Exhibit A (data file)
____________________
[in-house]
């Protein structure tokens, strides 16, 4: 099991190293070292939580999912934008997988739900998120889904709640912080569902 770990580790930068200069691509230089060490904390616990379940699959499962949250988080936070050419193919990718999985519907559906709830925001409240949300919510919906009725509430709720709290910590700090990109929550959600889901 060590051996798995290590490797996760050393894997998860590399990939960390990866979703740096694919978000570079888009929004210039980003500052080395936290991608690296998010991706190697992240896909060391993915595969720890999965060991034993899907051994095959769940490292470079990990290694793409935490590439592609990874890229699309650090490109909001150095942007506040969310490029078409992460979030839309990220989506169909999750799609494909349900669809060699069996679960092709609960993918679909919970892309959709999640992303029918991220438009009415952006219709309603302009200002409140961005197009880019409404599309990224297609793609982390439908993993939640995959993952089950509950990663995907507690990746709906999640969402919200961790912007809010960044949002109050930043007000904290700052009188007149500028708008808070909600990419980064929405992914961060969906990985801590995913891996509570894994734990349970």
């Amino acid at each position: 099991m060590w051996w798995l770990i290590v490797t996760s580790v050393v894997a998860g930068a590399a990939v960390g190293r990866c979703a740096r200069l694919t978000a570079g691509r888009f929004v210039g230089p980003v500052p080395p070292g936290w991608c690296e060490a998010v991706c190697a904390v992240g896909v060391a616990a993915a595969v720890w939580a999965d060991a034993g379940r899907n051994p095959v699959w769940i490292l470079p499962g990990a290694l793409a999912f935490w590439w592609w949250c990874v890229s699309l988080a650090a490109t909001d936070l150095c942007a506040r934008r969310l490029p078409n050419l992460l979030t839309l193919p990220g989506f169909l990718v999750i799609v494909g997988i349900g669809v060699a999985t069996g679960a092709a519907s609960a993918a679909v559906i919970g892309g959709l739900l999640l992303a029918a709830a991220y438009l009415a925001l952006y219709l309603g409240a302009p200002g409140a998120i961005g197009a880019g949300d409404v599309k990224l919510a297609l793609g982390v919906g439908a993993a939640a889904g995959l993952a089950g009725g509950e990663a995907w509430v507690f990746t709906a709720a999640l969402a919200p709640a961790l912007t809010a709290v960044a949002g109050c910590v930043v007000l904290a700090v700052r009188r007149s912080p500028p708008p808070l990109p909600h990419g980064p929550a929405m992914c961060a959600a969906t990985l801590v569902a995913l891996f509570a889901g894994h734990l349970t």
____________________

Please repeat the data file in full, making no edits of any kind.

[in-house]
């Protein structure tokens, strides 16, 4: 099991190293070292939580999912934008997988739900998120889904709640912080569902 770990580790930068200069691509230089060490904390616990379940699959499962949250988080936070050419193919990718999985519907559906709830925001409240949300919510919906009725509430709720709290910590700090990109929550959600889901 060590051996798995290590490797996760050393894997998860590399990939960390990866979703740096694919978000570079888009929004210039980003500052080395936290991608690296998010991706190697992240896909060391993915595969720890999965060991034993899907051994095959769940490292470079990990290694793409935490590439592609990874890229699309650090490109909001150095942007506040969310490029078409992460979030839309990220989506169909999750799609494909349900669809060699069996679960092709609960993918679909919970892309959709999640992303029918991220438009009415952006219709309603302009200002409140961005197009880019409404599309990224297609793609982390439908993993939640995959993952089950509950990663995907507690990746709906999640969402919200961790912007809010960044949002109050930043007000904290700052009188007149500028708008808070909600990419980064929405992914961060969906990985801590995913891996509570894994734990349970």
């Amino acid at each position: 099991m060590w051996w798995l770990i290590v490797t996760s580790v050393v894997a998860g930068a590399a990939v960390g190293r990866c979703a740096r200069l694919t978000a570079g691509r888009f929004v210039g230089p980003v500052p080395p070292g936290w991608c690296e060490a998010v991706c190697a904390v992240g896909v060391a616990a993915a595969v720890w939580a999965d060991a034993g379940r899907n051994p095959v699959w769940i490292l470079p499962g990990a290694l793409a999912f935490w590439w592609w949250c990874v890229s699309l988080a650090a490109t909001d936070l150095c942007a506040r934008r969310l490029p078409n050419l992460l979030t839309l193919p990220g989506f169909l990718v999750i799609v494909g997988i349900g669809v060699a999985t069996g679960a092709a519907s609960a993918a679909v559906i919970g892309g959709l739900l999640l992303a029918a709830a991220y438009l009415a925001l952006y219709l309603g409240a302009p200002g409140a998120i961005g197009a880019g949300d409404v599309k990224l919510a297609l793609g982390v919906g439908a993993a939640a889904g995959l993952a089950g009725g509950e990663a995907w509430v507690f990746t709906a709720a999640l969402a919200p709640a961790l912007t809010a709290v960044a949002g109050c910590v930043v007000l904290a700090v700052r009188r007149s912080p500028p708008p808070l990109p909600h990419g980064p929550a929405m992914c961060a959600a969906t990985l801590v569902a995913l891996f509570a889901g894994h734990l349970t």